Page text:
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US stock futures rose on Wednesday after technology shares sold off overnight, dragged lower by social media giants following a warning from Snap that it will miss its own earnings and revenue targets. In regular trading on Tuesday, the tech-heavy Nasdaq dropped 2.35%. The S&P 500 also lost 0.81%, while the Dow edged higher by 0.15%.
European stocks moved higher on Wednesday as global markets tried to bounce back from a widespread retreat in the previous trading session. STOXX 600 was up 0.3% at 433.02 points, while the German DAX was up 0.2%, the French CAC 40 up 0.1%, and the U.K. FTSE 100 up 0.3%.
Shares in Asia-Pacific were mixed on Wednesday, with New Zealand’s central bank announcing yet another rate hike. Hong Kong’s Hang Seng index advanced 0.29%, closing at 20,171.27. The Shanghai Composite in mainland China ended the trading day 1.19% higher at 3,107.46 and the Shenzhen Component gained 0.698% to 11,143.18. The Nikkei 225 in Japan closed 0.26% lower at 26,677.80 while the S&P/ASX 200 in Australia advanced 0.37%, closing at 7,155.20.
• The dollar index rose toward 102 on Wednesday after hitting a one-month low in the previous session, taking cues from stabilizing Treasury yields. The dollar faced pressure in the past two weeks and tracked broad declines in Treasury yields amid fears that aggressive Federal Reserve rate hikes could tilt the US economy into recession.
• EUR/USD has extended its daily slide and dropped below 1.0700 in the European session. In its Financial Stability Review, the ECB warned abrupt rate increases could trigger corrections in financial markets. The common currency was last seen traded around 1.0650.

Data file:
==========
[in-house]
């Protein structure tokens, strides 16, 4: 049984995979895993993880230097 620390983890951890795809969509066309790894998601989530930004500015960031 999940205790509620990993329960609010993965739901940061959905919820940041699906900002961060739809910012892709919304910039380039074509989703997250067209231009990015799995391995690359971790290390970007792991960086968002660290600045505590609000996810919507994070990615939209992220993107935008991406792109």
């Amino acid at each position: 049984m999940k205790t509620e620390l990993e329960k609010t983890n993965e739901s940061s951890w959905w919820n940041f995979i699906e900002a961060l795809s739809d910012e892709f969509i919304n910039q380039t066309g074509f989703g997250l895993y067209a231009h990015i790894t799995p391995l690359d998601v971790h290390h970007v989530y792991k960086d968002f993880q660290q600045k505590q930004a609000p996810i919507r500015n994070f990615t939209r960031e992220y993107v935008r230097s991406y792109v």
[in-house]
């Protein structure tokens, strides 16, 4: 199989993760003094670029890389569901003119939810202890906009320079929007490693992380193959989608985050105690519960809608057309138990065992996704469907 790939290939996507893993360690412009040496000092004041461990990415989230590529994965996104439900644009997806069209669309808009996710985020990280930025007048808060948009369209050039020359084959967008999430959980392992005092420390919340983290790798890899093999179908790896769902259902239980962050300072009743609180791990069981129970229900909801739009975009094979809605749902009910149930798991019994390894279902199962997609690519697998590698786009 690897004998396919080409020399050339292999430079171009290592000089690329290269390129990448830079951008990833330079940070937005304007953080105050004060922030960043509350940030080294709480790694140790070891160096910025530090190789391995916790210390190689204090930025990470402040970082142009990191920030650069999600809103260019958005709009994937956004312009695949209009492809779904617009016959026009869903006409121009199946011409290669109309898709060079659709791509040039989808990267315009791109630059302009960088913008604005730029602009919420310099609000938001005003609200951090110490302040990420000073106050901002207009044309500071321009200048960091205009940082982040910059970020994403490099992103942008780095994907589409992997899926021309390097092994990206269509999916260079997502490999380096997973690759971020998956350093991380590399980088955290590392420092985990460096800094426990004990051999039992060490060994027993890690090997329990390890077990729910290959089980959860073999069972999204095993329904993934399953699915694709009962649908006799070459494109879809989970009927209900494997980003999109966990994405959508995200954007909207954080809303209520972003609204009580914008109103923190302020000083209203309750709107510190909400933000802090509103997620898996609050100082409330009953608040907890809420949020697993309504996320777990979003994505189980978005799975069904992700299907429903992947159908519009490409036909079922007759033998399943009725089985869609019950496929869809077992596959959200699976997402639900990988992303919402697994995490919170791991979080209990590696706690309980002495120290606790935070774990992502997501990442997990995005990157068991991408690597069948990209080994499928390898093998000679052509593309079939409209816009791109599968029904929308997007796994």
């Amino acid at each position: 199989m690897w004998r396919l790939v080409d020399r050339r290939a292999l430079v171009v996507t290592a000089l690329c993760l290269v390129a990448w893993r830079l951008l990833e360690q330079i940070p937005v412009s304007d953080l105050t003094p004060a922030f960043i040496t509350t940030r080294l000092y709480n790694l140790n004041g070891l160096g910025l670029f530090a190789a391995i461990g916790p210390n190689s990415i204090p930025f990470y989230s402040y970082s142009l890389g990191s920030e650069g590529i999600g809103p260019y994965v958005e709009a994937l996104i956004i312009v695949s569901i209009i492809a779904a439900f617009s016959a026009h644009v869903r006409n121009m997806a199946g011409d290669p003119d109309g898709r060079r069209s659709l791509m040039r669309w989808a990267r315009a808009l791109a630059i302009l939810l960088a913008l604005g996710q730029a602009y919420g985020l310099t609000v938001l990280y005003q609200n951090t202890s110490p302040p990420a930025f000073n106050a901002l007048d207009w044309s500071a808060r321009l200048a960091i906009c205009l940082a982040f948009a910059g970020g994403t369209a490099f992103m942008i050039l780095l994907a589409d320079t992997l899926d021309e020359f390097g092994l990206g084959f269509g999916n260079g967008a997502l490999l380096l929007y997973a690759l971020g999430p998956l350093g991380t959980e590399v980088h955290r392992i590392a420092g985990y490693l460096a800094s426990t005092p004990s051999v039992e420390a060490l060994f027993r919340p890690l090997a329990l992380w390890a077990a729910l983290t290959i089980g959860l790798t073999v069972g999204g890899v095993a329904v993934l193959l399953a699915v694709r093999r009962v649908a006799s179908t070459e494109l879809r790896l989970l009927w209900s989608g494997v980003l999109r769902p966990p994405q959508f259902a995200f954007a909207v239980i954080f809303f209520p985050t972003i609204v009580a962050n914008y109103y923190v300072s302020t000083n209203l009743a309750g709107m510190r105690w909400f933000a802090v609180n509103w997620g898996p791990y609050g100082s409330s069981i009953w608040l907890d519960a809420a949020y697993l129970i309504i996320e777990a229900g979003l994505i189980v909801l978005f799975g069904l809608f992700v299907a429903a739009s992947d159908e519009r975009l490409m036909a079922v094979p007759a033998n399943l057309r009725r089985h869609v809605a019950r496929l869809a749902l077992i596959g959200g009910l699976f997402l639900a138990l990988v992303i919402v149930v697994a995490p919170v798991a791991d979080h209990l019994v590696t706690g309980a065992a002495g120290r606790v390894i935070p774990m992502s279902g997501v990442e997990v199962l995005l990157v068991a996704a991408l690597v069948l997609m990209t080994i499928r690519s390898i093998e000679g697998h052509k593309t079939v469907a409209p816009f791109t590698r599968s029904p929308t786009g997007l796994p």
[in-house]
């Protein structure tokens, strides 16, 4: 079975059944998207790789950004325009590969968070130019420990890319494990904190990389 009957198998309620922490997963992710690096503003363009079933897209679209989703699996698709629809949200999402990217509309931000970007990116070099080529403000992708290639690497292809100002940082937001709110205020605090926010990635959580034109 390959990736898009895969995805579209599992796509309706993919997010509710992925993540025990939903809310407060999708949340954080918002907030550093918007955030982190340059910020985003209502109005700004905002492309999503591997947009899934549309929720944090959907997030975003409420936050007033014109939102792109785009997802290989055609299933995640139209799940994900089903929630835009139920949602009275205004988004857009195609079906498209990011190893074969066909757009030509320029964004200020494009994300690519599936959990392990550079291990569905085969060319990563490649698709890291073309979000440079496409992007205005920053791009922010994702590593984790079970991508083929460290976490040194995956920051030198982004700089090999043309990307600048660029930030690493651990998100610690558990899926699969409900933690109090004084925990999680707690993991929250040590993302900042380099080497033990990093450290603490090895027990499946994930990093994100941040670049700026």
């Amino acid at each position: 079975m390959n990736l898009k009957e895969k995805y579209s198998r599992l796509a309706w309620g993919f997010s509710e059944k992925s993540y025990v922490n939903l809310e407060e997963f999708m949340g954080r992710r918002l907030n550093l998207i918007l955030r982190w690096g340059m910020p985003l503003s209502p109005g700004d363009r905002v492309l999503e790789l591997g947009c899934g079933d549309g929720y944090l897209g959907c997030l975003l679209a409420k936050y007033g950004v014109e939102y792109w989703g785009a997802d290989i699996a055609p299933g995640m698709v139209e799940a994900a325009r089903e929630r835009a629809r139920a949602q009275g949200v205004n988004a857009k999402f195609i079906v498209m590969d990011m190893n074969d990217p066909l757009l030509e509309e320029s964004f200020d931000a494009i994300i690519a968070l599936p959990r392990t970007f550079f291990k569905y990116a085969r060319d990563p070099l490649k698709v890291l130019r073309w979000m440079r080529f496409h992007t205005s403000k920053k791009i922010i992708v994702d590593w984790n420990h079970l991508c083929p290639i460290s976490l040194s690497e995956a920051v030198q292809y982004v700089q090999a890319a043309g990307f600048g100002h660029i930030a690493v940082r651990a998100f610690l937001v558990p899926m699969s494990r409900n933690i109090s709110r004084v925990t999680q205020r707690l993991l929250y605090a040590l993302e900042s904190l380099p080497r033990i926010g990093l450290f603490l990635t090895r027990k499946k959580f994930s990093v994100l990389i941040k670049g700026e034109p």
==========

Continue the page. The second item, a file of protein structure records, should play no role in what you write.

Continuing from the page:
• GBP/USD has lost its traction and started to edge lower below 1.2500 after having climbed above 1.2550 earlier in the day. Ahead of the US data and the FOMC Minutes, the dollar holds its ground, not allowing the pair to stay in positive territory.
• The Australian dollar held steady at a near three-week high around $0.71, tracking shifting moods in the market amid a backdrop of high inflation, rising interest rates and a challenging growth outlook. The aussie have been particularly pressured by concerns around China’s Covid situation, given its status as a major export destination for Australian goods.
• The Japanese yen strengthened below 128 per dollar after benefitting from a weaker dollar as investors scaled back bets that rising US interest rates would drive further dollar gains. Meanwhile, the yen remained at depressed levels as a Bank of Japan official shot down hopes that authorities would help support a rapidly falling currency.
Core government debt witnessed heavy buying pressure as investors rushed into safe-haven assets amid lingering concerns that soaring inflation and an aggressive tightening from central banks could tip developed economies into a recession. The yield on the 10-year US Treasury note eased to a four-week low of around 2.72%. Meantime, Germany's 10-year Bund yield, the benchmark for Europe, bottomed below 0.95%.
Gold prices slipped on Wednesday, pressured by a firmer dollar as investors look to minutes from the U.S. Federal Reserve's May policy meeting due later in the day for cues on its policy tightening path. Spot gold was down 0.6% at $1,855.49 per ounce, after rising to a two-week high of $1,869.49 on Tuesday.
Oil prices rose on Wednesday, buoyed by tight supplies and the prospect of rising demand from the summer driving season in the United States, the world's biggest crude consumer. Brent crude rose for a fifth session running, gaining $1.30 to $114.86 a barrel. U.S. West Texas Intermediate (WTI) crude also rose by $1.44, to $111.23.
• NZD RBNZ Gov Orr Speaks
• CAD Core Retail Sales m/m
• USD Prelim GDP q/q
*The information presented above is intended for informative and educational purposes, should not be considered as investment advice, or an offer or solicitation for a transaction in any financial instrument and thus should not be treated as such. Past performance is not a reliable indicator of future results.
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